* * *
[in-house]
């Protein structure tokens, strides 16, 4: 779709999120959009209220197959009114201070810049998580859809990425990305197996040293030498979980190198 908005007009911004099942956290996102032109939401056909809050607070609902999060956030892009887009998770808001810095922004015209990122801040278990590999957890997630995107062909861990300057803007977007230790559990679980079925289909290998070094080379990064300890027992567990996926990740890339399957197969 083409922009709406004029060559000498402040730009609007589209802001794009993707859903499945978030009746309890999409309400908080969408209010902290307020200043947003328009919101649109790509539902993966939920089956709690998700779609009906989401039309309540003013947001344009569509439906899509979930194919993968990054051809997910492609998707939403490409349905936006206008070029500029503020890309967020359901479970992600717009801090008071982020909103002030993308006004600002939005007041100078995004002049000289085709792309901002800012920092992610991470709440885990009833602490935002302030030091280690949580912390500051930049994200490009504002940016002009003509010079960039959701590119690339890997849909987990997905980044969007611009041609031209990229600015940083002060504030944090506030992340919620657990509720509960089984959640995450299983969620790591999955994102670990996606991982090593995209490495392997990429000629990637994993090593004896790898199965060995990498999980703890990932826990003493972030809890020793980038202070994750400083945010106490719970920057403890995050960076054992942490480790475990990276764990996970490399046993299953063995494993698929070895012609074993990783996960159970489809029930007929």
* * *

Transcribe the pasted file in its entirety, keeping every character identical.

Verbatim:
[in-house]
């Protein structure tokens, strides 16, 4: 779709999120959009209220197959009114201070810049998580859809990425990305197996040293030498979980190198 908005007009911004099942956290996102032109939401056909809050607070609902999060956030892009887009998770808001810095922004015209990122801040278990590999957890997630995107062909861990300057803007977007230790559990679980079925289909290998070094080379990064300890027992567990996926990740890339399957197969 083409922009709406004029060559000498402040730009609007589209802001794009993707859903499945978030009746309890999409309400908080969408209010902290307020200043947003328009919101649109790509539902993966939920089956709690998700779609009906989401039309309540003013947001344009569509439906899509979930194919993968990054051809997910492609998707939403490409349905936006206008070029500029503020890309967020359901479970992600717009801090008071982020909103002030993308006004600002939005007041100078995004002049000289085709792309901002800012920092992610991470709440885990009833602490935002302030030091280690949580912390500051930049994200490009504002940016002009003509010079960039959701590119690339890997849909987990997905980044969007611009041609031209990229600015940083002060504030944090506030992340919620657990509720509960089984959640995450299983969620790591999955994102670990996606991982090593995209490495392997990429000629990637994993090593004896790898199965060995990498999980703890990932826990003493972030809890020793980038202070994750400083945010106490719970920057403890995050960076054992942490480790475990990276764990996970490399046993299953063995494993698929070895012609074993990783996960159970489809029930007929």